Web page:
The subject of poverty in the United States has received more attention than usual following the United Nations special rapporteur on extreme poverty and human rights, Philip Alston, coming to tour the country last year.
But how does the American situation stack up to poorer countries when it comes to extreme poverty?
Surely no one in the United States today is as poor as a poor person in Ethiopia or Nepal? As it happens, making such comparisons has recently become much easier. The World Bank decided in October to include high-income countries in its global estimates of people living in poverty. We can now make direct comparisons between the United States and poor countries.
The World Bank has set the poverty line at living on $1.90 per day, and by that metric there are about 3.2 million Americans living in this degree of poverty.
But not everyone agrees that this is a fair comparison. Necessities in the United States, and other wealthy countries, are different than those for people living in places like India and Africa.
An Indian villager spends little or nothing on housing, heat or child care, and a poor agricultural laborer in the tropics can get by with little clothing or transportation. Even in the United States, it is no accident that there are more homeless people sleeping on the streets in Los Angeles, with its warmer climate, than in New York.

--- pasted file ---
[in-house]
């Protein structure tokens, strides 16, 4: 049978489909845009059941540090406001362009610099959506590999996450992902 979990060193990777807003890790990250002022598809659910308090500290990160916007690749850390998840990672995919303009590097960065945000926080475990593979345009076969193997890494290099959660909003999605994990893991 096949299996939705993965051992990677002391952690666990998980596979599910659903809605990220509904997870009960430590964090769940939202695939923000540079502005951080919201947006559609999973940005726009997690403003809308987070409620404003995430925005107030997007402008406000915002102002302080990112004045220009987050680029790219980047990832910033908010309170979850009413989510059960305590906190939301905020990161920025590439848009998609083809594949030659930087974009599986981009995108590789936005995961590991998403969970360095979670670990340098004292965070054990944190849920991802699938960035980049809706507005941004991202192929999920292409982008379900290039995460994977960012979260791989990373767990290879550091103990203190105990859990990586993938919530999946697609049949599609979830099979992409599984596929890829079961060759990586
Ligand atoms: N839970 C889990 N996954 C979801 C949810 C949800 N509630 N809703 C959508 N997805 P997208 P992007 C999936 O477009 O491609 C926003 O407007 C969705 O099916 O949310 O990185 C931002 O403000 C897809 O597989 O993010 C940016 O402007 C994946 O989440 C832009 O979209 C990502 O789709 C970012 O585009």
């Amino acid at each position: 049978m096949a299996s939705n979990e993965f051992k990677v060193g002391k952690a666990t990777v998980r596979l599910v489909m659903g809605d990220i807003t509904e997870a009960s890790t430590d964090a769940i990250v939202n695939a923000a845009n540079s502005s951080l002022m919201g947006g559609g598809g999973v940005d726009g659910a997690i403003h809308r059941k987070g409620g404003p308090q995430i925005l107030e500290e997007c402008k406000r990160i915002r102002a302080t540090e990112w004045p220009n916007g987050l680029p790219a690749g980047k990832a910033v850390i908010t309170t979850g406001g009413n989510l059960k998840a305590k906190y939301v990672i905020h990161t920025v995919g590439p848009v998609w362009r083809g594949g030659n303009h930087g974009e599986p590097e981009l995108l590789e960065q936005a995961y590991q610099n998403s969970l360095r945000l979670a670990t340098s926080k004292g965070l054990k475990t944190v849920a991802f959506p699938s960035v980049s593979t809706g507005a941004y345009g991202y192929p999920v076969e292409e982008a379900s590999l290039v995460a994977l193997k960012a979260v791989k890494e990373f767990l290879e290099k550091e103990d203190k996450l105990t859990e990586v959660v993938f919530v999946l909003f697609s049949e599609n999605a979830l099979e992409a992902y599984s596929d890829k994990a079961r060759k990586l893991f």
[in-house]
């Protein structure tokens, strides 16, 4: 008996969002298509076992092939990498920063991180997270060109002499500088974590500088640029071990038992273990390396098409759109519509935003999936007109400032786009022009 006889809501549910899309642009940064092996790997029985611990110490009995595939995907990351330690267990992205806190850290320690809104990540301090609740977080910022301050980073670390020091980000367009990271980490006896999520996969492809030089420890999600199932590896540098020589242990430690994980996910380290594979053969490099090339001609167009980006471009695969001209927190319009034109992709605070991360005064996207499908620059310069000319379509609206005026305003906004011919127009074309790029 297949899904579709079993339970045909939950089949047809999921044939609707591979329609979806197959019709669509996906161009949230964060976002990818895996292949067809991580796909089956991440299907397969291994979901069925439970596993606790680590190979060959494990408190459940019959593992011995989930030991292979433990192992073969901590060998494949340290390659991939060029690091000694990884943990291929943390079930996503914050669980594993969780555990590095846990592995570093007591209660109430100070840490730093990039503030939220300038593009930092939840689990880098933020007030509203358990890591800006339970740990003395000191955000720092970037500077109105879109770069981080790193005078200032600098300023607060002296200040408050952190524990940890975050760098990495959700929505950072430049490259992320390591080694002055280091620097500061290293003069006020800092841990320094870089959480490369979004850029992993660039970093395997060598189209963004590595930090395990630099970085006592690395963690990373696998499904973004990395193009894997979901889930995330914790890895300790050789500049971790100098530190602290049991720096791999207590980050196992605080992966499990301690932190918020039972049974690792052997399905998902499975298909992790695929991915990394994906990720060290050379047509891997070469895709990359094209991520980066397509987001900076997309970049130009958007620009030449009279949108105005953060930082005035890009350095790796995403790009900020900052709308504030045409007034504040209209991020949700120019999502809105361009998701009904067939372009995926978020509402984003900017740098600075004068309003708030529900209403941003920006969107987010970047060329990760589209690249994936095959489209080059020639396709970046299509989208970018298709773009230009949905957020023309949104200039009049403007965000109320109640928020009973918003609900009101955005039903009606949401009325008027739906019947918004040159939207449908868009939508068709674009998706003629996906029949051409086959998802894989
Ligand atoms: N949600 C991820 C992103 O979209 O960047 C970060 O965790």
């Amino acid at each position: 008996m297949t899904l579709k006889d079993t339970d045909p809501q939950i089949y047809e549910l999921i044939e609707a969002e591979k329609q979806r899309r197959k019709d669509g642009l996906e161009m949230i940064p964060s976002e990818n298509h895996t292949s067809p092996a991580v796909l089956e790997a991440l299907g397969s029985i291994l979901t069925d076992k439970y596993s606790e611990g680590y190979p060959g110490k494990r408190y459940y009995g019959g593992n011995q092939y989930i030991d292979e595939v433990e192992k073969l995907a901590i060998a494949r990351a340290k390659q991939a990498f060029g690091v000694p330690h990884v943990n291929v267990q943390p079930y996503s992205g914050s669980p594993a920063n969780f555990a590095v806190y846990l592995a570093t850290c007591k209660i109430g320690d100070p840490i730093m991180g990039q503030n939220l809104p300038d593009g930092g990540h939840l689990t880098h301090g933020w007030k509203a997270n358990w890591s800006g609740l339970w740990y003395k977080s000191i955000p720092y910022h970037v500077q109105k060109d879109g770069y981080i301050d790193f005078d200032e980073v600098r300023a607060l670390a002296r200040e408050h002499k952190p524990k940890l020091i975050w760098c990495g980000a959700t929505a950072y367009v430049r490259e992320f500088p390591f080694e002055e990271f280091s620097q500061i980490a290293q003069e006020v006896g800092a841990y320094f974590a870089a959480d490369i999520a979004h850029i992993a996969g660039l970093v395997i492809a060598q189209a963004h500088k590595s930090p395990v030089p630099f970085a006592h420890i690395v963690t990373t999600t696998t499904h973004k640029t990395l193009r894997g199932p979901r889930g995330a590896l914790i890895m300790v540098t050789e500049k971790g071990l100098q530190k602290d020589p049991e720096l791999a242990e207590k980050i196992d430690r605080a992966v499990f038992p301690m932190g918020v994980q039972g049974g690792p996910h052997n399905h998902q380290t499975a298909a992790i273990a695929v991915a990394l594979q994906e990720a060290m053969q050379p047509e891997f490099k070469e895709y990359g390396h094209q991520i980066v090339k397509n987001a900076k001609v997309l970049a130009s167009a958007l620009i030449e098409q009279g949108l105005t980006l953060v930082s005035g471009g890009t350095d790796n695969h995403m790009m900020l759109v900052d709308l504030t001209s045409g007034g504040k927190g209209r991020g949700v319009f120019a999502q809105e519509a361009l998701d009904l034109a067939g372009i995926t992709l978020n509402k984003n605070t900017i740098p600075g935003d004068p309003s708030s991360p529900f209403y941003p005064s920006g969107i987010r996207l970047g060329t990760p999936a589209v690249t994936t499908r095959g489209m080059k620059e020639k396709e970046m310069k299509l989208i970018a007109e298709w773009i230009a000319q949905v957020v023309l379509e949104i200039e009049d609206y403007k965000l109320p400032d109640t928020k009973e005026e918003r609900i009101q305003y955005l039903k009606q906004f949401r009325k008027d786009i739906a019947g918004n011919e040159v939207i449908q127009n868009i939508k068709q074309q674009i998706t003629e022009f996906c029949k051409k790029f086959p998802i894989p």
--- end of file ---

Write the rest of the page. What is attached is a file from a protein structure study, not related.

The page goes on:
Oxford economist Robert Allen took on the task of determining a more fair, needs-based poverty line to apply in wealthy nations that better reflects the reality of what it takes to get by in such places.
The result? About 5.3 million Americans living on $4 a day - nearly as many people as in Sierra Leone (3.2 million) and Nepal (2.5 million) combined.
Indeed, it is precisely the cost and difficulty of housing that makes for so much misery for so many Americans, and it is precisely these costs that are missed in the World Bank’s global counts.
Of course, people live longer and have healthier lives in rich countries. With only a few (and usually scandalous) exceptions, water is safe to drink, food is safe to eat, sanitation is universal, and some sort of medical care is available to everyone.
Yet all these essentials of health are more likely to be lacking for poorer Americans. Even for the whole population, life expectancy in the United States is lower than we would expect given its national income, and there are places — the Mississippi Delta and much of Appalachia — where life expectancy is lower than in Bangladesh and Vietnam.